A curtain of dust and sand blew across the road. Organic opticals might weep and sting, but the Rude Mechanicals kept right on walking. A yellow sun burned high in the sky, and banks of green-yellow clouds hung above the desert. If there were any moons in the sky here, Crag couldn’t see them.

The clockwork bird was either a toy, a spying device, or a messenger. Skiptrain had promised to contact Wail. Crag trusted the man to keep his word. The troupe was heading back to the Urbille for a few days before their next crossworld engagement. A perfect time for Skiptrain to set a meet. Crag had already cleaned and polished his sidearm to prepare for it.

The troupe passed into a world of tree-like fungi and colossal mushrooms. The road bisected forests of living crystal and arched into sculpted bridges above rivers of flame. The occasional heap of ruins marred the wilderness, and sometimes smaller settlements burned watchfires in sight of the road. In another world a pack of elephantine insects had gnawed a mighty forest into kindling, building massive nests from rotting logs. In the next world crowds of ghosts stood on either side of the road, weeping and pleading in the midst of a phantom metropolis.

“We’re about halfway to the Urbille now,” Albertus said. He looked through a telescopic lens at the remains of a vast temple on the summit of a blue mountain. He showed Crag the vision, cackling with amusement. “The Hall of Vitrekeus, where my ancestors ruled a kingdom two thousand years ago. Once it was a place of glory and learning, but now it serves only to mark the halfway point between Neopolis and the Urbille.”

Crag squinted and took another look at the stately ruins. A hundred colors of moss and lichen smothered the stones. A few stubborn trees blossomed between the shattered towers.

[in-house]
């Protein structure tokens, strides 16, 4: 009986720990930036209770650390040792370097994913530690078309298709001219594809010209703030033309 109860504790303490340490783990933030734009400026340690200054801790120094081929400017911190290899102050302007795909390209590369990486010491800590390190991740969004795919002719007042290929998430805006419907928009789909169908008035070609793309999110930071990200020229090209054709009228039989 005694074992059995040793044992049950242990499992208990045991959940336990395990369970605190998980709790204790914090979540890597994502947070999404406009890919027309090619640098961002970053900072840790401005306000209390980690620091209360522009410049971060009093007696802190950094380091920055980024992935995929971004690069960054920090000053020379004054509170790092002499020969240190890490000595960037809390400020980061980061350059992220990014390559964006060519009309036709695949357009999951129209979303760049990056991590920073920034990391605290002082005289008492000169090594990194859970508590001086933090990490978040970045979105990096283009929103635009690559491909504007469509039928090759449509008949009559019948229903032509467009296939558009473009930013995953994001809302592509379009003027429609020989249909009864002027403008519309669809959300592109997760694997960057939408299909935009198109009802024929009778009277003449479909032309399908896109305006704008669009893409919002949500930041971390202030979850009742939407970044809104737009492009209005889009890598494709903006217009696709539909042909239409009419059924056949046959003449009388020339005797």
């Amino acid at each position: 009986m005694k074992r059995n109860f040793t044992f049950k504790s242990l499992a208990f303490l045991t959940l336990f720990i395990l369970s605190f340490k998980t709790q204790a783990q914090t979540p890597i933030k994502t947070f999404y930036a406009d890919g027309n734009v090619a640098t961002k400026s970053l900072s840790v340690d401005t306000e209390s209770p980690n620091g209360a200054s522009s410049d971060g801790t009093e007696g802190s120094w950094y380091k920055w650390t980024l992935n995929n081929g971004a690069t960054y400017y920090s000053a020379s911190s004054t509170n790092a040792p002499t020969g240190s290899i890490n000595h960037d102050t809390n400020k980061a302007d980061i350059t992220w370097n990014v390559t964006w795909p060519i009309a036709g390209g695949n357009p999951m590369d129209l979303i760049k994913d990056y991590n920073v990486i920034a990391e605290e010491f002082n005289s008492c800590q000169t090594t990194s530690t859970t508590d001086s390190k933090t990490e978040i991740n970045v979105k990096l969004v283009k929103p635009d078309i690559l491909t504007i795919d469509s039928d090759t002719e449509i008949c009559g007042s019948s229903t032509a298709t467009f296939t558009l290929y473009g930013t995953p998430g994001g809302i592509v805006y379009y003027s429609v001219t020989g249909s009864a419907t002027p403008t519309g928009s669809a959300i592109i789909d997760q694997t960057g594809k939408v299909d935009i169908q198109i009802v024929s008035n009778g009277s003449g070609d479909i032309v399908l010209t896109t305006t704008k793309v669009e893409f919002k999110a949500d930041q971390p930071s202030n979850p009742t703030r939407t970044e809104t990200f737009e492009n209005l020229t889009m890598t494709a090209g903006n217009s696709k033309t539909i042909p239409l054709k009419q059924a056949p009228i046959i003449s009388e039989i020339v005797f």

“It’s very beautiful,” Crag said.

“My people gave all this up when they came to the Urbille,” Albertus said. He snapped his fingers with a grinding of tiny gears. “They traded their world for this…” His fingers removed the porcelain mask he wore. His naked silver skull stared at Crag. “Immortality,” said the skull. The colors of twilight swam across its polished forehead.

Crag had never seen anyone else’s naked face except that of his wife.

“Why show me this?” he said.

Albertus replaced the mask. “Just to remind you, Inspector.”

“Remind me of what?”

“Of what we are now,” said Albertus. “All of us.” He lay the barrel of his long rifle across his shoulder.

“You’re a strange bird, Albertus,” Crag said.

Albertus shook his head, stirring the feathers rising from his hat.

“Thank you,” he said.

A world of twenty moons followed as the road ran along the coast of a turquoise sea. Spires of green rock rose from the ocean like the towers of a sunken city. They might have been actual towers in some bygone age, but now the barnacles and crustaceans were their only tenants. Crag witnessed so many wonders on the return trip that he grew immune to wonders. Strange worlds passed like weary dreams, and after a while he walked in a perpetual daze.

Now the road ran straight as an arrow through a black marshland. Willows grew from snake-infested fens. The night was cold and humid, as if a storm was about to break. Or a rabidity, something that should only occur in the Urbille. A cry from Skiptrain at the head of the troupe halted all movement. The carriage belched steam from its exhaust pipes, and its mechanical guts rumbled. The brain inside its lucid dome seethed with electricity. Crag had never seen it do that before.

A rabidity or an electrical storm was on the way. Or something worse. Crag was about to yell out “Why have we stopped?” when he saw the dark figure on the road ahead. Still as a statue it sat on a horse of gleaming black metal. Orange embers burned in the steed’s nostrils, which expelled black smoke. Its iron hooves sat quiet on the roadway. Crag would have heard those hooves approaching, so he knew the horseman had been waiting here for some time.

The rider wore a triple-pointed hat to match his pitch-dark cape and gauntlets. A greatsword with a silvered hilt hung from his left hip, a long-handled pistol holstered on his right thigh. The highwayman’s face was a masterpiece of bronze. The face of a man bred to war and darkness and sacrifice. His opticals were black mirrors reflecting every gaze they received.

Crag stood among the silent actors. The fingers of his right hand twitched. He rolled his fingers, popping tiny bubbles of air caught inside their lubrication tubes. The joints of his wrist gave a tiny squeak, but nobody else heard it.